Ok, so we’ve only had thirteen years of this century so far but it’s been long enough to see some amazing advancements in the field of hearing technology. Although at the end of the 20th century we’re already a long way from the ear trumpets of the past, the last decade or so has seen technology come on in leaps and bounds. The days of a hearing aid simply making things louder are becoming a distant memory as constantly improving technology allows hearing devices to do things you never thought possible.
So exactly how have they changed? Let’s look at the three main areas in which hearing aids have improved.
The first changes came with the introduction of the digital hearing aid. Previously, all hearing aids were analogue which meant they could only collect and amplify the sound for the user. Digital hearing aids do the same but, using microchip technology, they also process the sound, adapting it for the individual needs of the wearer. Hearing aids today generally use sound processing channels. As each channel processes a different range of frequencies, the more you have, the more specifically it can be tuned. Audiologists use these channels to adapt the hearing aid for your individual hearing loss. Older hearing aids were all made for one level and the only control you had was over the volume.
This digital technology paved the way for the introduction of ‘features’ into the hearing aids. Specific programmes that can deal with different environments and situations are now commonplace in the majority of hearing aids. In the past, hearing aid wearers often encountered problems with things such as feedback or background noise but thanks to faster and more sophisticated technology, the hearing aids actively prevent against unwanted noise. There are also features that help ease tinnitus symptoms, manage wind noise and some even have dedicated programmes for things like listening to music. As each manufacturer produces their own features and each hearing aid contains different variations there are too many to list them all but suffice to say if you can think of an issue, there’s probably a feature for it.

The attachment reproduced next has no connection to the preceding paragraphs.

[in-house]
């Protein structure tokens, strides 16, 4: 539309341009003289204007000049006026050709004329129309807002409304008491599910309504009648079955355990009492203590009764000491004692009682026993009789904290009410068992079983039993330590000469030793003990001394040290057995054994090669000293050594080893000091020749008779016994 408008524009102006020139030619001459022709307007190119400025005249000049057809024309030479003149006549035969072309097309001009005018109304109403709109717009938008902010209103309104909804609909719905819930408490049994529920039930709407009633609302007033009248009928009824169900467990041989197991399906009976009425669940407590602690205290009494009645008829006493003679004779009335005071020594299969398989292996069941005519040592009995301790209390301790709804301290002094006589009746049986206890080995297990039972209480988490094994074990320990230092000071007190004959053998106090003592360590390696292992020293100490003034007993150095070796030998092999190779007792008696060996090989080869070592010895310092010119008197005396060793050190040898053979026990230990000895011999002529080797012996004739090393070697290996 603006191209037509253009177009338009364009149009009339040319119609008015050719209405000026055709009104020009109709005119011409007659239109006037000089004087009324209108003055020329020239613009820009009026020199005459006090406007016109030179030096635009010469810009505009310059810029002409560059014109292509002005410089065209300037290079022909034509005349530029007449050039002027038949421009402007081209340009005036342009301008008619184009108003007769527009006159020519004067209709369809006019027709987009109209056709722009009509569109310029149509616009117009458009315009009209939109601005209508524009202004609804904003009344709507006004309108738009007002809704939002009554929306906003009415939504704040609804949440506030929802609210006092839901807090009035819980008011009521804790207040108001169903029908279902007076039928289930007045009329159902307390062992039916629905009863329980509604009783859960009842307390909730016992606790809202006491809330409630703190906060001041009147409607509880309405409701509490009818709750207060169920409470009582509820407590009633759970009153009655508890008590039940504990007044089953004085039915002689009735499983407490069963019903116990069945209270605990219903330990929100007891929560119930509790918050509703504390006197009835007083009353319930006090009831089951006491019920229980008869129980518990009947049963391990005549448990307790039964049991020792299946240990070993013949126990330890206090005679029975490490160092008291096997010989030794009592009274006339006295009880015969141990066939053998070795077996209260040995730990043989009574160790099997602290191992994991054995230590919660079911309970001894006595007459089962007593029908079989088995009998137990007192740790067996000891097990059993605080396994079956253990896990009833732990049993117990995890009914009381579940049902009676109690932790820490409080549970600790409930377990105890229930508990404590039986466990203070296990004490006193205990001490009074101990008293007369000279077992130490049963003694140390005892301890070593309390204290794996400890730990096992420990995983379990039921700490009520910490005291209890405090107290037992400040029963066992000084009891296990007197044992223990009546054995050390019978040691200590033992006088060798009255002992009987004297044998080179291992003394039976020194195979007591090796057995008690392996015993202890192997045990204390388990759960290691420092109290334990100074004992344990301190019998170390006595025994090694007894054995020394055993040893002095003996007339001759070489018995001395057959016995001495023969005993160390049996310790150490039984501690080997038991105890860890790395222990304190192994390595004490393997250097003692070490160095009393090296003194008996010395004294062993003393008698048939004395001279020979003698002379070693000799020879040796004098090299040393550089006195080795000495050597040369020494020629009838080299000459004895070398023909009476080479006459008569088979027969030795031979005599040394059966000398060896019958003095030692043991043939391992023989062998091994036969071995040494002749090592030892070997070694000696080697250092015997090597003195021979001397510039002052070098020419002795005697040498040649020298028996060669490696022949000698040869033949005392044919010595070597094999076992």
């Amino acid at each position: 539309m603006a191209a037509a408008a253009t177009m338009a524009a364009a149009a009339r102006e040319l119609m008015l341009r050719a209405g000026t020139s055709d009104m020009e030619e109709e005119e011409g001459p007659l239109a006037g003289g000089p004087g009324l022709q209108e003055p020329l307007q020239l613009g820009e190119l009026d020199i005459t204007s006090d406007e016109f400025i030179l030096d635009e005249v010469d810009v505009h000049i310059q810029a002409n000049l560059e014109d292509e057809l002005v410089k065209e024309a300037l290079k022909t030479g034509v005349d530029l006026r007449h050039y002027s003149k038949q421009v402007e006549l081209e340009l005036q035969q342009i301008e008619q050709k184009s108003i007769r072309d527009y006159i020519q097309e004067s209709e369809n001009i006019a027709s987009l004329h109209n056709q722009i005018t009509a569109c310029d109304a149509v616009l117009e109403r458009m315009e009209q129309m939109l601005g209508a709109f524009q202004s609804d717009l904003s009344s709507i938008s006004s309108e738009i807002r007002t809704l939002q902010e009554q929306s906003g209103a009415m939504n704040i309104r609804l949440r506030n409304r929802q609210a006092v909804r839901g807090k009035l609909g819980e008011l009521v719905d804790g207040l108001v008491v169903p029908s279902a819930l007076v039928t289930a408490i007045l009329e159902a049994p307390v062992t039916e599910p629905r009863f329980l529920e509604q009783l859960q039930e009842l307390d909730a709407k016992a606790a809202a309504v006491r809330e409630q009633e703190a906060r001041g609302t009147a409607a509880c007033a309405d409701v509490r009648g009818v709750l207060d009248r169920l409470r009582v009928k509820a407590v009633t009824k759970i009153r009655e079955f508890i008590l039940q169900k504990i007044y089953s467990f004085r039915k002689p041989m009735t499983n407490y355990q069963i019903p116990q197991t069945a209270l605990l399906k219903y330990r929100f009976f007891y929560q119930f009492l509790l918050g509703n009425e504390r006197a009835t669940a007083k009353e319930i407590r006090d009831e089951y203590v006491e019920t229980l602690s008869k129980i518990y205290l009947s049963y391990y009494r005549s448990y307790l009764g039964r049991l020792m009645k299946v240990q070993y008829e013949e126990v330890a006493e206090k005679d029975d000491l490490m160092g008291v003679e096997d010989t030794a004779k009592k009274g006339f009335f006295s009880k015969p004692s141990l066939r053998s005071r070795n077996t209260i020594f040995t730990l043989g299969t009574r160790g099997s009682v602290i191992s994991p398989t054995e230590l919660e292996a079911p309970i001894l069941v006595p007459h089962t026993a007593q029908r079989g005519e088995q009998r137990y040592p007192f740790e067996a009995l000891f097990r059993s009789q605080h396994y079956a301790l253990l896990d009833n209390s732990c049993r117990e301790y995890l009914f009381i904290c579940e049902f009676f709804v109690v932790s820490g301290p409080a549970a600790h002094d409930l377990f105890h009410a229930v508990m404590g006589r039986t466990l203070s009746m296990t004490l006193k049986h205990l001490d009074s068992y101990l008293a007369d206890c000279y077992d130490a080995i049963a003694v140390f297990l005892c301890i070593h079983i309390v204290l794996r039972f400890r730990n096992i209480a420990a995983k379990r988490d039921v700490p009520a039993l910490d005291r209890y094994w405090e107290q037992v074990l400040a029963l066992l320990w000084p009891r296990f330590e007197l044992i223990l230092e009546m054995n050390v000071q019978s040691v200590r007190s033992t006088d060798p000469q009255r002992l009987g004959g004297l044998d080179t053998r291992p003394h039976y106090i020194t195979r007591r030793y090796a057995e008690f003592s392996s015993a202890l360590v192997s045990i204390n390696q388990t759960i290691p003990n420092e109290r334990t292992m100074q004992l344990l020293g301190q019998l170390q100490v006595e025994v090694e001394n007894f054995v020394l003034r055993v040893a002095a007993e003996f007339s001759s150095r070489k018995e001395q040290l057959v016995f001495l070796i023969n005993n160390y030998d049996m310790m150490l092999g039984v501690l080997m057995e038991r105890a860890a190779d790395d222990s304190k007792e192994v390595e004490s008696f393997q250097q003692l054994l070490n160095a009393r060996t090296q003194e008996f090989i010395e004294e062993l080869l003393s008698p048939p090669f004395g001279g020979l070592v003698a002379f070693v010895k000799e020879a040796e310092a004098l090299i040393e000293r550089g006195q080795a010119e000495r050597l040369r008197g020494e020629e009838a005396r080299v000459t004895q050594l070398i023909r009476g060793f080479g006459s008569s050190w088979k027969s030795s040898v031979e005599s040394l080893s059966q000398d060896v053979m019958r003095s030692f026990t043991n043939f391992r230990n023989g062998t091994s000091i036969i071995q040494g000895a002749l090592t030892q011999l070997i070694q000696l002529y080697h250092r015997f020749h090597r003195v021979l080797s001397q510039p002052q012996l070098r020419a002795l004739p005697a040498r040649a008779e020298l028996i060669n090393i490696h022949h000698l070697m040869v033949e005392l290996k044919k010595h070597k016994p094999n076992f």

Now let’s talk wireless!
If you wear hearing aids, you may have found that watching TV, listening to music and even answering the phone has sometimes proved difficult. Still having to turn up volume to high levels or missing parts of conversations can be frustrating, not only for the wearer but for others around as well. Using a signal similar to Bluetooth, your hearing aids can now be connected to different everyday devices so the sound is sent directly to them. Manufacturers have developed ranges of accessories that can be conveniently placed around the home or on your person that stream sound directly into the hearing aids. This allows you to hear in comfort and easily adjust the volume to levels that suit you without disturbing anyone else. There are even accessories now that will pick up the sound of a person’s voice in a crowded situation and send that straight to the hearing aids so you never have to miss a conversation again.
Wireless technology has also allowed for the introduction of Binaural features. This is where your hearing aids will actually communicate with each other to ensure you receive the best sound possible.
Advancements in the design of both the inside and outside of hearing aids means that the sound quality you receive today is far superior to that of say, 10 years ago. Simply turning the volume up often caused distortion and feedback so while the sounds were louder, they were not clearer. Hearing aids now have the ability to recreate the normal acoustics of the ear which means the sound quality remains a lot more natural. Faster sound processing also means a clearer sound, helping you to hear sounds you may have been unable to with older hearing aids.
Improvements in microphone technology have not only made sound quality improve, but have increased the ability to hear where sounds are coming from. An issue with older hearing aids was that they could only pick up the sounds from directly in front of you, with today’s directional microphones they can detect sounds from all directions. This has helped to increase people’s awareness of what is going on around them which has improved quality of hearing and also safety. For example, earlier hearing aids may not have picked up the sound of oncoming traffic if it wasn’t right in front of you!
Not long ago, if someone said hearing aid, you pictured a big, bulky device behind the ear with a large mould covering the inside. This often put people off doing anything about their hearing loss as they didn’t want to wear them. These days there are a number of options available to suit all tastes and requirements. You can still get the behind the ear aids but the popularity for things like receiver in canal aids or custom in the ear models is rapidly increasing. With some manufacturers even offering ‘invisible’ hearing aids which are so tiny they fit deep inside the ear canal, there is no need for anyone to feel self-conscious about wearing one. There are even options for those who prefer to use their hearing aid to express their individuality. With bold and vivid colours available, some people wear their hearing aids like an accessory!
We’ve really only scratched the surface here of what is available but the advancements that have been made in such a relatively short time are astounding. Who knows what we can expect 10 years from now!
This article was written by Jenny Harrison at www.yourhearing.co.uk; the leading specialists who can improve your hearing and lifestyle. If you are struggling with a hearing loss and need expert advice on hearing devices, visit the site today.